The secret ingredients of self-rising flour are the baking powder and salt added during the milling process. It’s generally made from soft wheat with a protein content around 8 to 9 percent. You can make your own at home by mixing 1 cup pastry flour with 1 ½ teaspoon baking powder and ¼ teaspoon salt. Be careful not to substitute self-rising flour for other flours while baking! The added ingredients can throw off the rest of the measurements in your recipe. Self-Rising Flour is flour to which baking powder and salt have already been added. It is meant as a convenience so that you don't have to stock baking powder at home, but it does deteriorate quickly in humid conditions, and has the disadvantage that you can't use it for pastry, etc. Best Used For: Pancakes, biscuits, and scones.
A basic pantry staple, flour lasts a long time if you store it properly. You can't just stick a bag in the back of your pantry and forget about it, though; you may end up with rancid flour or worse, an infestation of bugs. While flour does like it cool and dark, it also fares best in an airtight container. For the freshest flavor, purchase flour frequently in smaller amounts. But when you do have reason to stock up, follow a few storage guidelines for the best results.
Producers remove the bran and germ from the wheat to make refined flour from the endosperm. The process results in a fine, soft texture and light or white color. Refined flours include all-purpose, white, bread, cake, and self-rising. These flours do not contain much oil, which causes flour to spoil when it oxidizes, making them more shelf-stable than whole-grain and other varieties. When you bring it home from the store, put the flour in the freezer for 48 hours to kill any weevil or insect eggs that might be lurking in the package. Then transfer the flour out of the store packaging and into a food-grade container (plastic or glass) with a tight lid. This prevents moisture from creeping in and keeps insects and other pests out. It also blocks odors and flavors from other foods or products stored nearby, which could affect the aroma or taste of the flour. Store all-purpose and other refined flours in a cool, dry place protected from sunlight. Refined flour keeps up to one year in the pantry under these ideal conditions. For longer storage, or in a warmer climate, stash the flour in the freezer, where it can last for up to two years. The cold does not noticeably affect the texture, so you can easily scoop out just the amount you need, but let the flour come to room temperature before you use it for best results, especially when baking.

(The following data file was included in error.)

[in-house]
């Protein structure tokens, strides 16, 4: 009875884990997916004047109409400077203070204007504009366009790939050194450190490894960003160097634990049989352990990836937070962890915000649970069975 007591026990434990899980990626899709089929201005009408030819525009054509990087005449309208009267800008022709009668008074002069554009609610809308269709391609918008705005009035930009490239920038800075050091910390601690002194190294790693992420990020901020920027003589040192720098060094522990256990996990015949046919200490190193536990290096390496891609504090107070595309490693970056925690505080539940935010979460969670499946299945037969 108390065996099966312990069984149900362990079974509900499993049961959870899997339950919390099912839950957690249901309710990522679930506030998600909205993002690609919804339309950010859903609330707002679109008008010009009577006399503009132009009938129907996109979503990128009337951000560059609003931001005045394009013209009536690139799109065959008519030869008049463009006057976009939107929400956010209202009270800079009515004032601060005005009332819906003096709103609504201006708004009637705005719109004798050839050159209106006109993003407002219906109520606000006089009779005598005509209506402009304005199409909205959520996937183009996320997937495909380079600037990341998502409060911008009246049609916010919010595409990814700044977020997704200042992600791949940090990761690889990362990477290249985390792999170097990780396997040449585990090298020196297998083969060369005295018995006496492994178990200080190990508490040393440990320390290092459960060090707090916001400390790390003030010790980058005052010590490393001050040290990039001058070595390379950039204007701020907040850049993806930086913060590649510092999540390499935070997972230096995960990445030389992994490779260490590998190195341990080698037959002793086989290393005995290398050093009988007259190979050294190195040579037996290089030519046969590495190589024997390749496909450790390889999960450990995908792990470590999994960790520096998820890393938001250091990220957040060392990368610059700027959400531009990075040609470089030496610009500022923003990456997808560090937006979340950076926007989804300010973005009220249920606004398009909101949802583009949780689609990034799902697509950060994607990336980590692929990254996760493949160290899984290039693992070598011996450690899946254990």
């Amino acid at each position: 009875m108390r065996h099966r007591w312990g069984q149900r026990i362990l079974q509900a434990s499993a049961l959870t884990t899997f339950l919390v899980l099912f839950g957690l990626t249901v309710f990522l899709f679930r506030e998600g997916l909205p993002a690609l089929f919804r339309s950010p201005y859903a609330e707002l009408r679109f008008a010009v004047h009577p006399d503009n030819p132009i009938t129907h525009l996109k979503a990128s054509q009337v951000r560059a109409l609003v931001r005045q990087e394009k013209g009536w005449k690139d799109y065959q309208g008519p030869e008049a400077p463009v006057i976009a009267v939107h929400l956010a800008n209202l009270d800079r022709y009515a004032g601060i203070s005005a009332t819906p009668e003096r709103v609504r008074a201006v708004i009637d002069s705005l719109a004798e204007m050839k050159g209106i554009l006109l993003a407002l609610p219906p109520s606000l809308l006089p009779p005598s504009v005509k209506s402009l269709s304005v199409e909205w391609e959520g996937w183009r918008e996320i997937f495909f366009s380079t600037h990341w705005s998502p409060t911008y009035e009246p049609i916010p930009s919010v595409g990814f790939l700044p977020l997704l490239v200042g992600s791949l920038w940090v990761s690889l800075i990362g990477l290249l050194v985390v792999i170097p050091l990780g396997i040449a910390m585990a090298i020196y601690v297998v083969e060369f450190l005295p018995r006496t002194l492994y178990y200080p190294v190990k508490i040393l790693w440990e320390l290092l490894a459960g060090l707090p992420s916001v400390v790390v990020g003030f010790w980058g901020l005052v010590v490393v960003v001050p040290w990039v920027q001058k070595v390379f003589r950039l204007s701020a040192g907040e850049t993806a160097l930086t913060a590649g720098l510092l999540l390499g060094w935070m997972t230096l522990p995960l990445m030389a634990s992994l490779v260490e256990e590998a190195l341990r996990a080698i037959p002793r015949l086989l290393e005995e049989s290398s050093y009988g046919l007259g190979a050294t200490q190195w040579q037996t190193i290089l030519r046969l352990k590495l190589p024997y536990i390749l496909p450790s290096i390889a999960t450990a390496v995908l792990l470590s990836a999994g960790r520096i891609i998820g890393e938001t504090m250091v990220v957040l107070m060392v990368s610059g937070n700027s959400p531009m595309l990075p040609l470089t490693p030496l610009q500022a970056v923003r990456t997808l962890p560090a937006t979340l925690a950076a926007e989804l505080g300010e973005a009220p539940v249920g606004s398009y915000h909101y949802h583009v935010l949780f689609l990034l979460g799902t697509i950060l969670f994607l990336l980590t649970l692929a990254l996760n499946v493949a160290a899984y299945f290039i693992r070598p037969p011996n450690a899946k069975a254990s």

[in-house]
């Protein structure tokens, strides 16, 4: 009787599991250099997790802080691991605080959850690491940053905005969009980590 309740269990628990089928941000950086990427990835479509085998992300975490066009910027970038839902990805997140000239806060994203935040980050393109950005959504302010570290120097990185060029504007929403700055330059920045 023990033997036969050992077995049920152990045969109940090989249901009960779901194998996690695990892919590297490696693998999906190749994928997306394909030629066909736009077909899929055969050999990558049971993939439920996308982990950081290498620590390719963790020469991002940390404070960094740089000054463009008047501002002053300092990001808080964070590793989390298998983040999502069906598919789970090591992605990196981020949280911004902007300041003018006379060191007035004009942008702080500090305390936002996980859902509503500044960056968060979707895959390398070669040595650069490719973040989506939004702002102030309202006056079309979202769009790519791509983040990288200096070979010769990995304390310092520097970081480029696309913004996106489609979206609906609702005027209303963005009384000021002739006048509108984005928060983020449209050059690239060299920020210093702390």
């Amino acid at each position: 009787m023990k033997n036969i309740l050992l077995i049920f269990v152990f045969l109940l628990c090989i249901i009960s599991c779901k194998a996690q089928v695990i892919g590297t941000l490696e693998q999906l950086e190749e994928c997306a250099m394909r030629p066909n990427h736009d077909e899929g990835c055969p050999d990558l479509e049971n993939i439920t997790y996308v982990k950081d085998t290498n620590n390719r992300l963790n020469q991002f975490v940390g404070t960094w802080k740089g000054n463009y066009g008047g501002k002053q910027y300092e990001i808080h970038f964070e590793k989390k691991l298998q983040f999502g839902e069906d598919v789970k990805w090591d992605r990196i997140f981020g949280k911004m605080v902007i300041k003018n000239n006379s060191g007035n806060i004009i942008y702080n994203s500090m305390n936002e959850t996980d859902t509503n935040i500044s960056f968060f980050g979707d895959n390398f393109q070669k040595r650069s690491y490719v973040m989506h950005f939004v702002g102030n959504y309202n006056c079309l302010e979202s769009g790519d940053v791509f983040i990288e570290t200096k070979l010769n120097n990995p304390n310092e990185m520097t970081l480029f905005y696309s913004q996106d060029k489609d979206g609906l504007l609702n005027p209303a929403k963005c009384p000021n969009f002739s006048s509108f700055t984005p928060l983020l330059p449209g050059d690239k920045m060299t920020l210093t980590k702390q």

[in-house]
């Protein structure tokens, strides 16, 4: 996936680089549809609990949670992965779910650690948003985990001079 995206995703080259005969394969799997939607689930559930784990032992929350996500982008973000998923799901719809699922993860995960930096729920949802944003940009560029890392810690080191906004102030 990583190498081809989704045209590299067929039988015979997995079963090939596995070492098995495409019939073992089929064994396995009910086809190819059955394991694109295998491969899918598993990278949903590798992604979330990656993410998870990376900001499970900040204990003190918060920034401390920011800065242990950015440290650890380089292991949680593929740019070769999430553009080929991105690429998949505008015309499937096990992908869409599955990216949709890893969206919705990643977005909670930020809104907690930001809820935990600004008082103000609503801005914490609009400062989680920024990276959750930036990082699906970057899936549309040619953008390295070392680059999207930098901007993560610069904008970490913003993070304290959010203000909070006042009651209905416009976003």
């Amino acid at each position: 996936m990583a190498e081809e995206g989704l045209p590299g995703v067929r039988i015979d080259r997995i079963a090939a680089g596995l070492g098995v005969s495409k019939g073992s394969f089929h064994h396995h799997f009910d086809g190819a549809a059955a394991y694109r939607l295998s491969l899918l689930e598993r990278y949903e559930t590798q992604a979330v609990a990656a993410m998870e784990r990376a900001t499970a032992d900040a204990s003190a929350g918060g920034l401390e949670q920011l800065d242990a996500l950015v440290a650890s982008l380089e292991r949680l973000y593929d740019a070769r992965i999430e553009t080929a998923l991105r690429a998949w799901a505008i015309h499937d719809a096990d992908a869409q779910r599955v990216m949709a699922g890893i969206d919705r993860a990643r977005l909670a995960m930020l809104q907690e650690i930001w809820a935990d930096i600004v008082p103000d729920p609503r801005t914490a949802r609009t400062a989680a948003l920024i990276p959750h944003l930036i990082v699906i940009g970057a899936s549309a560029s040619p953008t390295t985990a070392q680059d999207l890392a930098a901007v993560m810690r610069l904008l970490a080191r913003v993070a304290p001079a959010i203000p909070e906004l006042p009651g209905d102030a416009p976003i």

Whole-grain flours contain the bran and the germ along with the endosperm, making them high in fiber and nutrition but also prone to spoiling faster because the bran and germ contain oils that ruin the flavor when they oxidize. Whole grain flours include whole wheat, oat, rice, rye, nut (such as almond flour), and seed varieties. Freeze whole-grain flour for 48 hours before you transfer it to an airtight container, same as with refined flour. Then store it in the refrigerator for up to six months or in the freezer for up to a year. The higher levels of natural oils in whole-wheat and other specialty flours causes them to go rancid quickly at room temperature.
Add a label to your plastic or glass container of flour, noting the type and the date of purchase. This allows you to track the age of your flour and start checking its freshness at the appropriate time. Follow these guidelines to determine the quality of the flour in your pantry: Refined flours such as all-purpose, pastry, and self-rising keep fresh for up to two years. Trust your sense of smell to determine if they passed their prime, spoiled flour smells sour. Nut or seed flours such as almond, flax, and hemp store better in the freezer, where they last up to a year. A burnt or bitter taste indicates spoilage. Whole-grain flours such as wheat, spelt, and barley spoil much more quickly, with a shelf-life of 3 to 6 months. Keep them in the fridge and check the expiration date before you use them. A funny smell indicates it may be time to discard them. Finally, do not combine new and old packages of flour since doing so shortens the shelf life of the new flour.
The bugs found in flour and other grains are called weevils. If you find them, chances are they came home from the store in the package of flour. Female weevils lay them inside the grain kernel, and they hatch between one and five months later. Any brownish surface on the top of the flour indicates eggs. If you're unsure, rub some of the brownish flour between your fingers; if you catch a minty odor, you have bugs. You can also tightly pack questionable flour up to the rim of a glass and make a flat surface with the help of a knife. Leave the flour exposed to sunlight for a few hours. If the tight surface appears broken, you can assume bugs were moving around. Toss the flour. Rancid smells happen because the fats in whole grain flours oxidize when exposed to air and moisture. Over time, inadequate storage ruins the freshness of your flour, affects the result when you bake, and may even make you sick. If your flour smells musty, toss it.